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The datum has underscored the 21st century, the centerpiece of a digital age, of a civilization that has come to identify itself more through the abstractions of binary digits than through human instincts and senses.
As with most shifts and technological innovations, data had become a double-edged sword, positioning itself as both a powerful ally and a grave threat. The applications of data exist on a wide spectrum of possibility, in part owing to the characteristics of plain and simple information — the distillation and sublimation of which has continuously charmed our collective imaginations, and simultaneously brought out the worst in terms of privacy threats and abuse of power.
BIG DATA holds small promises
The technological instruments of the new millennium, seemingly came out of nowhere, have changed just about every part of our lives, and have also been paying close attention. We have often overlooked just how close. Information has always been heaped, put together, and locked away, benefiting only those who choose to listen.
This piece serves to reexamine the notions we take for granted — that our data is not ours to own; that it can be used against us — that it may serve no better purpose than to peddle us our own predilections and desires. Have we really spent the last decade living under false pretenses, to be thoroughly bamboozled, defrauded and ripped off?
By siphoning off the history of our digital selves, bit-by-bit, in exchange for a free game of Candy Crush, have we lost track of that which is truly valuable?
On the 17th of March, 2018, media houses sung chorused echoes diverting the world’s attention, first towards an entity made popular through a controversial American presidential campaign, and later, towards everyone’s least favorite but singular choice for social networking.
The former is Cambridge Analytica, a British company accused of influencing global politics through any means necessary with the help of private data. And where did the data come from? All fingers currently point towards the latter — Facebook.
With the latest exposé, the life of the social media giant seems abruptly close to an impassive funeral. As survey after survey has shown, not many people seem to like, let alone trust, the company anymore. Its existence has repeatedly been mired in one controversy after another and the recent disclosure might well serve the final nail in the coffin.
But we know better than to believe in fairytales; is there such a thing as definitive digital death?
And what about all that data?
While the Ghost of Facebook Past might haunt us for some time to come, it’s not too late to take back control. But can we foresee a future where the producer of data is not mere product but sole proprietor?
With the emergence of blockchain technology, we may well be witnessing the birth of such a future. **In the same way the Internet provides borderless and anonymous sharing of information, the blockchain provides borderless and anonymous sharing of value. **The blockchain coupled with smart-contracts enables trust-less transactions without the need for intermediaries. In other words, people can trade value without even knowing each other.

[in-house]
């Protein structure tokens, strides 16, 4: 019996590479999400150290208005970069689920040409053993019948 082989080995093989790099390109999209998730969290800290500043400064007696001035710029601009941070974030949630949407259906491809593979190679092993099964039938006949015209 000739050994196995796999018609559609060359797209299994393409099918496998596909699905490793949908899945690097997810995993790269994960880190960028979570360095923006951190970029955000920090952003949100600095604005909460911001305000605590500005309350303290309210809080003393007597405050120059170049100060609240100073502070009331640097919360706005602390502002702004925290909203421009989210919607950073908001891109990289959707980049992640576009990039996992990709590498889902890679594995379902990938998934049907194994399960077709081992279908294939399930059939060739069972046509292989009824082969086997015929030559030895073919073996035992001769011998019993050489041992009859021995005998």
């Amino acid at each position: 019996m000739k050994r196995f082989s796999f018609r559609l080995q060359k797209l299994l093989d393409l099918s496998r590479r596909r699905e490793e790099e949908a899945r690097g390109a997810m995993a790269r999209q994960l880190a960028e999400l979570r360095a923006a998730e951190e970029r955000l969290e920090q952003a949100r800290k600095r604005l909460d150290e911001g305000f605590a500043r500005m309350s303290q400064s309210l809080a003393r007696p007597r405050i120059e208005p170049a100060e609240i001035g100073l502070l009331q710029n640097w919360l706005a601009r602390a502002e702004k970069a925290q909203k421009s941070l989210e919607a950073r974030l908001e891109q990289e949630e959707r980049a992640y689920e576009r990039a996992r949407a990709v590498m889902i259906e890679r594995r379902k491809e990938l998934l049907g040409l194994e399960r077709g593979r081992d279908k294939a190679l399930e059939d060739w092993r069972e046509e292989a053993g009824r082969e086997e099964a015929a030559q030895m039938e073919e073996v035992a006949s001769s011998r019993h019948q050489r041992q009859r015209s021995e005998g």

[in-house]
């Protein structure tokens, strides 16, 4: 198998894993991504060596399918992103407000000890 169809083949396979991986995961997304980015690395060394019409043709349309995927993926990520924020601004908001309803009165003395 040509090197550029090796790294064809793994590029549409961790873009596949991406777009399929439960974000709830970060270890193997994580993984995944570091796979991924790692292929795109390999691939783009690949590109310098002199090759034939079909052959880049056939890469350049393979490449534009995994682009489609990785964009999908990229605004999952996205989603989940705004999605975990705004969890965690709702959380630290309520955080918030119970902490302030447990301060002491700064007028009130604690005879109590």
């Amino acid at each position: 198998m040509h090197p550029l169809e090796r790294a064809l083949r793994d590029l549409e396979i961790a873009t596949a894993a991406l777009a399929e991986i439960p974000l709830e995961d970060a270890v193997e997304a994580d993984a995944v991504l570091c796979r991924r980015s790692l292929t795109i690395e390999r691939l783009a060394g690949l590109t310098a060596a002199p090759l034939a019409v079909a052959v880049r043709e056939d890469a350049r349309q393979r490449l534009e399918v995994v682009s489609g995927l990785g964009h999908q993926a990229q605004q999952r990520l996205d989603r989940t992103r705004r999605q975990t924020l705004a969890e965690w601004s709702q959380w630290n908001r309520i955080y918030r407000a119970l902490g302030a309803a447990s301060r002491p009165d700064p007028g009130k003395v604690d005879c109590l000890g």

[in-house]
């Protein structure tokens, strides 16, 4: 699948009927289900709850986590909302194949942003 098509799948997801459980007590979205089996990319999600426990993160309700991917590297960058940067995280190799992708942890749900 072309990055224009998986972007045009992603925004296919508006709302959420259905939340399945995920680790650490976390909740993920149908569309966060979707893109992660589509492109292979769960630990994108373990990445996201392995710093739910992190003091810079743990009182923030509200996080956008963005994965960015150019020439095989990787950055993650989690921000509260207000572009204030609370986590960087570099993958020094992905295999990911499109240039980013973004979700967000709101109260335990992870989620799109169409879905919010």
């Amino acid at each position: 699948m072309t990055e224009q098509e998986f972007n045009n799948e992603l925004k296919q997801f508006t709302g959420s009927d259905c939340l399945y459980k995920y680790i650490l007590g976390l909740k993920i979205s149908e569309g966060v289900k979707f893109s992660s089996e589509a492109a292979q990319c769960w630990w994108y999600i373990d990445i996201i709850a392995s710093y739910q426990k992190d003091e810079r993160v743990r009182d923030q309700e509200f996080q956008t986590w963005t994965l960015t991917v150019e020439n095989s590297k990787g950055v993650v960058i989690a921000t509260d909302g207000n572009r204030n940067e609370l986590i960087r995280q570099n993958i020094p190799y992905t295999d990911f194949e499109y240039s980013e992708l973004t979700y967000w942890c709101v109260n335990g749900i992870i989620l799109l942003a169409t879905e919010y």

But how does this lead to a future where people own their data?
Trust-less exchange radically altered the world through the conception of cryptocurrencies. It has similarly altered the way in which we store and exchange data. After all, what are digital currencies if not data?
As the blockchain theoretically provides information with immutability, smart-contracts give the authors a mathematical way to copyright their data and a rightful authority over the use of that data. This is not science fiction. There are services out there that do just this.
H yperbridge Technology is currently developing Dataforce: a smart-contract-enabled blockchain that will enable users to store, secure and monetize data that they generate. Data produced may be exchanged for use by applications hosted on the Dataforce network which require that data. Smart-contracts provide users access and control; the blockchain — transparency and trust. In other words, Dataforce pays you, the user, for what you share.
With this incentive, the hope is that users flock to systems that treat their information with more concern. The underlying technology brings inherent benefits. In the same way you can’t copy a Bitcoin, you can’t steal encrypted user data.
In an ideal world, the legislation of ex post facto laws could criminalize the use of data captured by Facebook without proper user consent over the course of its existence, however, no laws can reverse time. Our data is still out there and always will be. Our best hope is to look back and acknowledge the mistakes of the past so that we may conceive a better future and prevent the birth of yet another Cambridge Analytica.
A shift in priorities
In our increasingly connected and technological world we are increasingly reminded that personal information must be secured. With changing times, it is often easy to lose track of that which is truly valuable. Information is no longer as straightforward, no longer exists in physical form, and can no longer be easily destroyed or locked away.
But the quest through the digital age must not be one of fear. The binary sword of data also holds tremendous possibility. It lays the path to a grand future, one that is rational, hyperconnected, artificially intelligent, and shines through the abundance brought forth through our collective imagination.
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